also the roof in the fire keeps falling down when the stove is in use. I've tried to put it back up
and it stays for a while but then falls down again. Is there anything I can use or do I need to get
somebody out?


Allan Barrett 2020-02-15 10:39:33
I have Contura i4 modern multi stove for burning logs and smokeless coal. It has a bottom grate and
a top sliding grate which closes off the grate if you want to burn logs. The fire is five years old
and and we almost always burn smokeless fuel and rarely logs. Since we have had the fire I have
replaced the sliding grate three times, the log bar probably four times and recently replaced all of
the removable parts including the main bottom grate at a considerable cost. The main problem is the
sliding grate which only after a short period of use becomes jammed and imovable so even if we
wanted to burn logs we couldn't because we cannot close the bottom grate. The sliding grate suffers
substantial bowing and clinkering eventually leading to total failure by cracking and breaking
apart. I would appreciate any suggestions you are able to offer.


Gr8Fires 2020-02-10 14:48:26
@ Ellen Barry Hi Ellen You could investigate these things:
https://blog.gr8fires.co.uk/2016/02/09/why-is-there-a-ticking-or-knocking-noise-coming-from-my-woodb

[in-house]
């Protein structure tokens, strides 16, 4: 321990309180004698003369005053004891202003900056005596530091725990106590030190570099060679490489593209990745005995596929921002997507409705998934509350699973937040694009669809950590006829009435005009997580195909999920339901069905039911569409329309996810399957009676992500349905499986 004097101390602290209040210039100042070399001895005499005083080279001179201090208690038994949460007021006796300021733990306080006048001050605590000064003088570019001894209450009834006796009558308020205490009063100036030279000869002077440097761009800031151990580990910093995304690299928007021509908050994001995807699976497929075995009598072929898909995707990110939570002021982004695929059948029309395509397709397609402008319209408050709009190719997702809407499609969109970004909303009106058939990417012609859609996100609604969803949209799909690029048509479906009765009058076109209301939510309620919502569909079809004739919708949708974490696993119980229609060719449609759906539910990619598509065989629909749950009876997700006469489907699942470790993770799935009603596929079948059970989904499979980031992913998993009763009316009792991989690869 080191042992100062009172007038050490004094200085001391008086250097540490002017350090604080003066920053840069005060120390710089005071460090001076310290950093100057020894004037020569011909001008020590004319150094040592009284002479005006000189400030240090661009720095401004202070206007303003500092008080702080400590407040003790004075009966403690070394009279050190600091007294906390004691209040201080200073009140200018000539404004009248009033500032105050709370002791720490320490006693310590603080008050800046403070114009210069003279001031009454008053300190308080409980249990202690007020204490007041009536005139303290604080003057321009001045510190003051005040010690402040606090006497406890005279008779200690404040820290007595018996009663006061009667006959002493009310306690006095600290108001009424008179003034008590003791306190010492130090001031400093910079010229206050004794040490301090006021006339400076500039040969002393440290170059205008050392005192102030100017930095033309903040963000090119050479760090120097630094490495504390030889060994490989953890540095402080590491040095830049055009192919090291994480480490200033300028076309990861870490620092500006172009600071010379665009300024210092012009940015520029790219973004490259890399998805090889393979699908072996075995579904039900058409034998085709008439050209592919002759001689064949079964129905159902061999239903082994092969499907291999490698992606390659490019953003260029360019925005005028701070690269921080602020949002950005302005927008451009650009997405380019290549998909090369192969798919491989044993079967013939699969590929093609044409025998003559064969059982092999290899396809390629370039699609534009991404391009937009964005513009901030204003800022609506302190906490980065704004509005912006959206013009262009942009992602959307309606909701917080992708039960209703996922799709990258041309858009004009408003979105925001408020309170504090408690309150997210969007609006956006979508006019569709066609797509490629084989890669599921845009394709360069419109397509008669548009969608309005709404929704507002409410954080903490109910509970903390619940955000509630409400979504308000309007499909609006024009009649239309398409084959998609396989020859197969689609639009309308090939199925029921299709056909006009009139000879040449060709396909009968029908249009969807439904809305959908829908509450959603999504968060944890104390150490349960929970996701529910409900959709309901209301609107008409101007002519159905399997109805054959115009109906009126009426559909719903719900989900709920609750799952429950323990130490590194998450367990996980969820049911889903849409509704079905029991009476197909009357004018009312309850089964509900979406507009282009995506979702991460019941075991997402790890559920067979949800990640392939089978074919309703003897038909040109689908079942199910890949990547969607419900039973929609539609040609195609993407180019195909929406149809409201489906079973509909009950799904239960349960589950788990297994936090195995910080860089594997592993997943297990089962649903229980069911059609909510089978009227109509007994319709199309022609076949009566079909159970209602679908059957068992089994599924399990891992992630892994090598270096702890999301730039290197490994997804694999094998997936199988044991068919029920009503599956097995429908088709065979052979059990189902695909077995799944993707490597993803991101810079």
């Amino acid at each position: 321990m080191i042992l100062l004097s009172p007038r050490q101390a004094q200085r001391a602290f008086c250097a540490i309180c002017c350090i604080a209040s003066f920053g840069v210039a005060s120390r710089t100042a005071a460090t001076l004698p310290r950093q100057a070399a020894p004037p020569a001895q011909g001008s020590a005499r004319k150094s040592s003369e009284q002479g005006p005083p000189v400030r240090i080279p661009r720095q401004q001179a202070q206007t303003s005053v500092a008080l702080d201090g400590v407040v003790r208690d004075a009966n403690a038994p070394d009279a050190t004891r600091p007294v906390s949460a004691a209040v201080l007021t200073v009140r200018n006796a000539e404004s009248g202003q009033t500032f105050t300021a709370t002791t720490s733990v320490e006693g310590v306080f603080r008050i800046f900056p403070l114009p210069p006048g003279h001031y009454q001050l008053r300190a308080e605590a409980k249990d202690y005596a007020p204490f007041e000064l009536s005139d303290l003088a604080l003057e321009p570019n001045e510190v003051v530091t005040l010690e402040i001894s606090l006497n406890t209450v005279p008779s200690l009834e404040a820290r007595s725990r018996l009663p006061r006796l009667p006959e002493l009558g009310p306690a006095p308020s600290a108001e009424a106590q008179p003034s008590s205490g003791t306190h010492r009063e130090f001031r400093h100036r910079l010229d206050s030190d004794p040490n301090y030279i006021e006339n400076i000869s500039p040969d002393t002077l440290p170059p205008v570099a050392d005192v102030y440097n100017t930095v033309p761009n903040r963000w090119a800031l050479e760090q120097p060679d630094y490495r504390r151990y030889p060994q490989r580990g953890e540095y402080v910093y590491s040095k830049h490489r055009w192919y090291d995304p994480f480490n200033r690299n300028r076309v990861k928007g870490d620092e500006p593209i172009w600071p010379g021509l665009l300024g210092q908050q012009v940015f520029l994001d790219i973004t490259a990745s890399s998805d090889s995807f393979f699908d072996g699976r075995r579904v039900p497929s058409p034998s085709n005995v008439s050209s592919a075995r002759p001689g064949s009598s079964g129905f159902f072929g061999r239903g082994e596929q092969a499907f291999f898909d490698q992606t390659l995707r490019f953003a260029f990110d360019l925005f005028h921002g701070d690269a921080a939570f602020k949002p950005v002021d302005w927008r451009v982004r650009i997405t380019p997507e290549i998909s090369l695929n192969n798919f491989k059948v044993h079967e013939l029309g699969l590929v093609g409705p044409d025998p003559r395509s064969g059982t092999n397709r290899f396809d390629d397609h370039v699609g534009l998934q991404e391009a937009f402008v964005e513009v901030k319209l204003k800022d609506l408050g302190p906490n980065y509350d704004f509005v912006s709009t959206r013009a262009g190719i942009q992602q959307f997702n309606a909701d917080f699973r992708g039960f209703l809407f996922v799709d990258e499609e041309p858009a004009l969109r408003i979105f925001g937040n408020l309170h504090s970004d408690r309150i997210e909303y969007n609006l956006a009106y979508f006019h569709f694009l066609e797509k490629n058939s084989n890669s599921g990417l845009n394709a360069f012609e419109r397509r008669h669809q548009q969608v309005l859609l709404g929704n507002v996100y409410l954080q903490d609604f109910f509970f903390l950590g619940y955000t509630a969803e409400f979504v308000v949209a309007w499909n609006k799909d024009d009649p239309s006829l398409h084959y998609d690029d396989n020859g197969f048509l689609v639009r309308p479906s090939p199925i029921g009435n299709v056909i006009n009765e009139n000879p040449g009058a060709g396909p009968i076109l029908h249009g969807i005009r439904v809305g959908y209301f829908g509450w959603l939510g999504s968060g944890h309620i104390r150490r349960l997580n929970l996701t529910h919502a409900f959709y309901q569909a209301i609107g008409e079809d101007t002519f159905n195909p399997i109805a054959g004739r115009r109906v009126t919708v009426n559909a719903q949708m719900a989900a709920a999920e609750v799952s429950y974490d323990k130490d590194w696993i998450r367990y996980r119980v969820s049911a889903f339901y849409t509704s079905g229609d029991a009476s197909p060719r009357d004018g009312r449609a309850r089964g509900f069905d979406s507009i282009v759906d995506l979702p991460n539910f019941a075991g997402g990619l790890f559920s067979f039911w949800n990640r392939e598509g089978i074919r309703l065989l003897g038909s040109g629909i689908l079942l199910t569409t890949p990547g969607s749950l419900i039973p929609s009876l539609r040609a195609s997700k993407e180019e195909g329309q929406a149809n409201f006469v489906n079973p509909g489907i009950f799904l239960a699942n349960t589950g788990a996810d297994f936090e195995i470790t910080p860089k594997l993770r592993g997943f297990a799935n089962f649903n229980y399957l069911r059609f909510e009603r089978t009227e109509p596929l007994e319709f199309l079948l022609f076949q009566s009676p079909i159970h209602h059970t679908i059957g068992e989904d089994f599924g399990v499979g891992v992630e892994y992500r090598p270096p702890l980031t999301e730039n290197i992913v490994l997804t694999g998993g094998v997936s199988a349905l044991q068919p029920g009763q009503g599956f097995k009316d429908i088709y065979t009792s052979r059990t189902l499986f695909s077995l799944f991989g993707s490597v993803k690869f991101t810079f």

urner/?utm_source=Social


Gr8Fires 2020-02-10 14:42:33
@ Karen Ferncombe Hi Karen, It's hard to know from here, but you could consider: - have you
changed fuel type (or even wood type) since? - have you changed the way you're lighting or
operating the stove? - is your home cooler in general for any reason (e.g. new vent, windows open
more often etc.)? - have you had the chimney swept recently? A slight blockage in the chimney could
be causing a less efficient burn. Thanks, Gr8Fires


Gr8Fires 2020-02-10 14:18:02
@ Jonathan Colson Hi Jonathan If the stove has been in regular use or the logs you've been burning
aren't fully seasoned, it is possible that another sweep is required. The most likely explanation
for the smell is that rain/damp conditions is causing soot and creosote build-up inside the flue to
run down to the stove. Thanks, Gr8Fires